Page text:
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Can I sue my coworker for defamation of character?

Orlando, FL |

My coworker wants to get me fired. She tried to make this happen by telling management that I pushed her, which I did not. She is always making up little stories about me and telling anyone that will listen. This has put my job in jeopardy.

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Attorney answers 5


Sit down with somebody in HR and file your own report refuting her report. But no, I don't see defamation here at all, and I predict that no lawyer will take this as a defamation case. A practical solution would be to stay away from her. When you see her coming, find another way to walk. Over time, she will get tired of acting like an 8 year old. Good luck!

If you think my response is the best response, it would help me if you would indicate that. Also, please note that my responses to question(s) are NOT legal advice from me to you because I am NOT your lawyer, you are NOT my client, and we do NOT currently have an attorney-client relationship. Thanks!


Document everything, get witnesses, get statements. If you suffer economic harm because of it, get an attorney immediately. Good luck.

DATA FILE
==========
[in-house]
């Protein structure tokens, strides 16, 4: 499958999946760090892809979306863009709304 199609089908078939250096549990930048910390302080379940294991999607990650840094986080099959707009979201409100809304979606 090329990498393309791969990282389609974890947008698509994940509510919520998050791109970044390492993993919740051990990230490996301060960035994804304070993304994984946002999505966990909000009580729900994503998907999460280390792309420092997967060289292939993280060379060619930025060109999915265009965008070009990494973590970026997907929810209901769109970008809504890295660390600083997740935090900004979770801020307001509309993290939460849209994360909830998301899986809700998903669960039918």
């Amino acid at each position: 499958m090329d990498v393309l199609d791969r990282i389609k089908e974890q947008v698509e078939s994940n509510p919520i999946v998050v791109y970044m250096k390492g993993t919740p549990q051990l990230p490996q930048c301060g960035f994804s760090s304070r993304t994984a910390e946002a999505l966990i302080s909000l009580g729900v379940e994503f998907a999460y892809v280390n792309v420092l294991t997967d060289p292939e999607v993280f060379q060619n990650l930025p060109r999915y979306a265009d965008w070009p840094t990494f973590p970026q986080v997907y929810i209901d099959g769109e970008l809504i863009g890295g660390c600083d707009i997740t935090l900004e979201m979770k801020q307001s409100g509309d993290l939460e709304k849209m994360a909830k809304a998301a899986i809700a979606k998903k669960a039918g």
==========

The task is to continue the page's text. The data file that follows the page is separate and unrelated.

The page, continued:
The above is general information only and is not legal advice. The information provided does not form an attorney-client relationship, and should not be relied upon to take or refrain from taking any action. I am not your attorney until we sign a retainer agreement.


Schedule a sit-down meeting with HR to discuss.


Sure, this is technically slander. But, no lawyer will take the case on a contingent fee basis because your damages are tiny at this time. Someone might take it on an hourly basis, but you will be wasting thousands of dollars.

This is a summary based on incomplete facts. You should not rely on it as legal advise. No attorney-client relationship is intended to be formed. You may call me 772-562-4570; email me, or visit my website


Lawyer answer: Could be slander, could be tortious interference with a contract. You would have to demonstrate that you had actually been harmed, and it would likely not be a case anyone would take on a contingency.

Practical answer: Talk to your HR department or your boss. Stay calm and be honest about what has happened.

My response to this question does not mean I agree to represent you in any proceedings. This information is also not subject to attorney-client privilege.

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